I wrote this over ten years ago, but it is still very relevant. The original appeared on HumbleDollar.com. It was one of the most popular in the last five years. I have written nearly 200 articles for that site. You might want to take a look.
Richard Quinn | Aug 9, 2018
WE’RE FACED WITH a host of thorny retirement issues: Keep Social Security solvent. Make Medicare affordable. Many Americans aren’t saving enough. They want to retire earlier than they can reasonably afford. They’re effectively financially illiterate.
But in the end, you don’t need to worry about all Americans. Instead, what you need to worry about is you. Want a comfortable retirement? Here are my 10 commandments:
- If your preretirement lifestyle is set with a view to what you can sustain after you quit the workforce, you’re likely on track. If not, retirement could mean a sharp drop in living standards.
- Remember that Social Security is designed to replace no more than 40% of preretirement income—and for many, that 40% is an overestimate, because the benefit calculation is skewed toward lower income Americans. In retirement, you’ll want some steady sources of income, and Social Security is probably the most secure. But recognize that it’s intended to be a minor part of your total income.
- Have a financial and estate plan that provides for your spouse and any others who depend on you financially—and who may outlive you. Income annuities, investment income streams and life insurance might all be part of that plan.
- Never forget the non-financial aspects of your retirement are important, too. Think about any significant relocation long before you retire—and consider trying it out first. It’s a big mistake to think of retirement purely as leisure time. And remember, when it comes to the fun stuff, that takes money.
- Pay attention to communications from your employer, Social Security, Medicare, personal advisors and others. What you don’t know can hurt you. A missed deadline and any number of other goofs can do severe financial damage.
- Put retirement savings ahead of other goals, like college or a vacation home. Unless you have a good pension plus Social Security, it’s mostly up to you—and there are no second chances.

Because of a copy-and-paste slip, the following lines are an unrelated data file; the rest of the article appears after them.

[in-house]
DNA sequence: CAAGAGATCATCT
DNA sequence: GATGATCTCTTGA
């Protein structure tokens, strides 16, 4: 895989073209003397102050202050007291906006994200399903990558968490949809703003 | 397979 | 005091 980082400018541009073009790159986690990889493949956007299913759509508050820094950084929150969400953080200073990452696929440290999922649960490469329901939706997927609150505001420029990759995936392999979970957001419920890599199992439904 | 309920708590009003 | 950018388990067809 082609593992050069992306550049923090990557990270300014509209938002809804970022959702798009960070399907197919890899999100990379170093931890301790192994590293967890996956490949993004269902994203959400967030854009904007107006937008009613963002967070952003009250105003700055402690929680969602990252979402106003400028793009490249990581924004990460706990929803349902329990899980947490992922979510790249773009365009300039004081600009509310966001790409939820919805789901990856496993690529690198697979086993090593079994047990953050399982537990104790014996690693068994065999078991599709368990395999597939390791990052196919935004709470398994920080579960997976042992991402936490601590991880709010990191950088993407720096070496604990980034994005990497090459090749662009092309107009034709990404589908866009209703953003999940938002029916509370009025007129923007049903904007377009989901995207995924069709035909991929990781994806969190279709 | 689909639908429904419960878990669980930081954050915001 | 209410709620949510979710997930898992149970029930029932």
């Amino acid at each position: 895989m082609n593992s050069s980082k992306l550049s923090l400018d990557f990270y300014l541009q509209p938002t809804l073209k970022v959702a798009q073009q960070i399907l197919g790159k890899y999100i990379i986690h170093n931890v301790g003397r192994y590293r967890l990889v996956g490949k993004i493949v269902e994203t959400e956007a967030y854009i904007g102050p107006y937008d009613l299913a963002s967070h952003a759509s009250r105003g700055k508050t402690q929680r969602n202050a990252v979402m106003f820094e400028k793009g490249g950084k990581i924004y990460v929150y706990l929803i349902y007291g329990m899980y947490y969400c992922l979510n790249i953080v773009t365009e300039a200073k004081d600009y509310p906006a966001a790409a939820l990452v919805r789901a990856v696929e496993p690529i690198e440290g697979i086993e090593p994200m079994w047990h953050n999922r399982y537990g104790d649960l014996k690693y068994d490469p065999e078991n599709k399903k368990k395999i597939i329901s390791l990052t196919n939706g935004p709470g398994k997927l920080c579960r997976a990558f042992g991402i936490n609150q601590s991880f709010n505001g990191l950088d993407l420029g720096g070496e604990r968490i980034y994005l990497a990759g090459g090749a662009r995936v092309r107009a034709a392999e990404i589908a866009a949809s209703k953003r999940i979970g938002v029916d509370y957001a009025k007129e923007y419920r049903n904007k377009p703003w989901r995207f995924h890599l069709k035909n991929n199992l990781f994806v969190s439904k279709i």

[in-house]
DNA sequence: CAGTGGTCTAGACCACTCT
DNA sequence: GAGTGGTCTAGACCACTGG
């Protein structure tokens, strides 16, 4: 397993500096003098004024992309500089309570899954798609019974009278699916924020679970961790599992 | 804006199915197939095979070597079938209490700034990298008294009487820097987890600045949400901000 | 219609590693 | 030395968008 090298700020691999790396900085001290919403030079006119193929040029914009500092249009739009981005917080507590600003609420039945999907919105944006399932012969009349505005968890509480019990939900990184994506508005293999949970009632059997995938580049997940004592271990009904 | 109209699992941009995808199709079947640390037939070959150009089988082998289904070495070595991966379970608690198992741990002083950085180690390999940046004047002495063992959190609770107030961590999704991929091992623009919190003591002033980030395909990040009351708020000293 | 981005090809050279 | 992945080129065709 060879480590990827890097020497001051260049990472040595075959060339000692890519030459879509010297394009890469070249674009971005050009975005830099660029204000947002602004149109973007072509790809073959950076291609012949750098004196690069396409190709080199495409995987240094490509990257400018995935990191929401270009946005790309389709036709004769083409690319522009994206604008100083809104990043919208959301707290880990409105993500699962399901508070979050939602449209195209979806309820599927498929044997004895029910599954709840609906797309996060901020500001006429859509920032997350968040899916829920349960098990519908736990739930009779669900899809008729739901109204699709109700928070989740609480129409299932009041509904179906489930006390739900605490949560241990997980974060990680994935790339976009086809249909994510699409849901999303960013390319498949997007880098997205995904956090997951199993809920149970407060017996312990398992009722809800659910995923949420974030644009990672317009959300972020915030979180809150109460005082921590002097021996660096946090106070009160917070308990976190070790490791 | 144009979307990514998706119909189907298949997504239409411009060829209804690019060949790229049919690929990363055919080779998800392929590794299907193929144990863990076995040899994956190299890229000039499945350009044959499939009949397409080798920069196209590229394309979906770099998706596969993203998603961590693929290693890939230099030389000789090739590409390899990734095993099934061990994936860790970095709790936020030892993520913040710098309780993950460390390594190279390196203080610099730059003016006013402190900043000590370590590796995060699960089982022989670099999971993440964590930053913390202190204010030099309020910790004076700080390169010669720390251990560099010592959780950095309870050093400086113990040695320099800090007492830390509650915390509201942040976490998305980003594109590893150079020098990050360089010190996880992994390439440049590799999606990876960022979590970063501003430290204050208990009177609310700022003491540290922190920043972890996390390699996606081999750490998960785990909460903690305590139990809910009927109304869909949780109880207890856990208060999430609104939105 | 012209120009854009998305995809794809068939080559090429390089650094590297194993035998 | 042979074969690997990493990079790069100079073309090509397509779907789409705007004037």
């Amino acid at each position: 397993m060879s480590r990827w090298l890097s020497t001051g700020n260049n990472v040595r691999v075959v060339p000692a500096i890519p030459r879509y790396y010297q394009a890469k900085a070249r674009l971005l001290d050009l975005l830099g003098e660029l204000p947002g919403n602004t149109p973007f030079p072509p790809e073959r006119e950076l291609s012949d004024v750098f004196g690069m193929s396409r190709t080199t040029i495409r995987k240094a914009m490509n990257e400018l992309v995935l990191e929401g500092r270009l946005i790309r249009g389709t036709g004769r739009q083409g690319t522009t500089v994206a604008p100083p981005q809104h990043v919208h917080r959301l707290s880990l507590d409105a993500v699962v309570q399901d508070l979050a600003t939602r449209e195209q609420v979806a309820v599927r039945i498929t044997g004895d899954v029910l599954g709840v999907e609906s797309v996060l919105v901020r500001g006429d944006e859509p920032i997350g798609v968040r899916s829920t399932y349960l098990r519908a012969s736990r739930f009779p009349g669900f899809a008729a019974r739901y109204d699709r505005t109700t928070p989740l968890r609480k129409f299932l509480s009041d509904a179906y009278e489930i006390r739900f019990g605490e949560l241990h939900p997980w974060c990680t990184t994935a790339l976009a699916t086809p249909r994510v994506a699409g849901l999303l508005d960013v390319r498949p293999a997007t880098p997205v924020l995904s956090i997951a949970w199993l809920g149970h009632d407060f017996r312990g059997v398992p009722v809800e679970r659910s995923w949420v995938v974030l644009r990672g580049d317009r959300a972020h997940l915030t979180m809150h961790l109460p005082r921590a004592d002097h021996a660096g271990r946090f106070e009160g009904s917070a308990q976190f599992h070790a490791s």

- Save as much as possible as soon as possible. You can always reduce your savings rate later. Investment compounding really is powerful. Load up on savings early in your career and let the money work for you in the decades that follow. When money gets tight, such as when paying for the kids’ college, you may need to trim savings for a few years. But if you over-saved during the first 10 years or so of your career, you will likely still reach retirement in good shape.
- Recognize that your taxes may not be lower during retirement. All the signs point to higher taxes in the future for everyone. To reduce my retirement tax bill, I favor Roth accounts and municipal bond mutual funds.
- Place health care high on your list of fixed expenses. Medicare plus supplemental insurance can cost a retired couple more than $700 a month. Even if you’re fortunate not to need much medical care, those premiums are a big monthly hit and they’ll grow each year. Prescription drugs can also be a large expense. What if you aren’t so fortunate? Remember that Medicare has no out-of-pocket limits.
- Invest in ways that will provide a steady income stream in retirement. In many ways, retirement is no different from your working years: You want a steady flow of income. Do not be totally exposed to stock market fluctuations. You don’t want to worry about where that 4% withdrawal rate will come from each year.
I thought u might get some good financial advice from my cousin’s husband, Dick. He is quite bright.
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Your writings are always good and it’s fun when I get the Humble Dollar email with article headings to look at them and say this is Quinn
Very good advice and hopefully it will get wide circulation among those 20 and 30 something’s who can get the most out of it.
Dick: Sage advice, and just as relevant as it was at the time it was written. And I couldn’t agree more with your contention about not worrying about other people’s retirements. My wife complained off and on over the years that I was saving “too much money” for our retirement and that I should take more money now. My response to her was always the same: No one is going to take care of our retirement except us!
Keep up the good work as I have been enjoying your columns for many years now.
Thank you for your help. It’s timeless advice. Happy and healthy New Year.
Wisdom, as true today as it was ten years ago.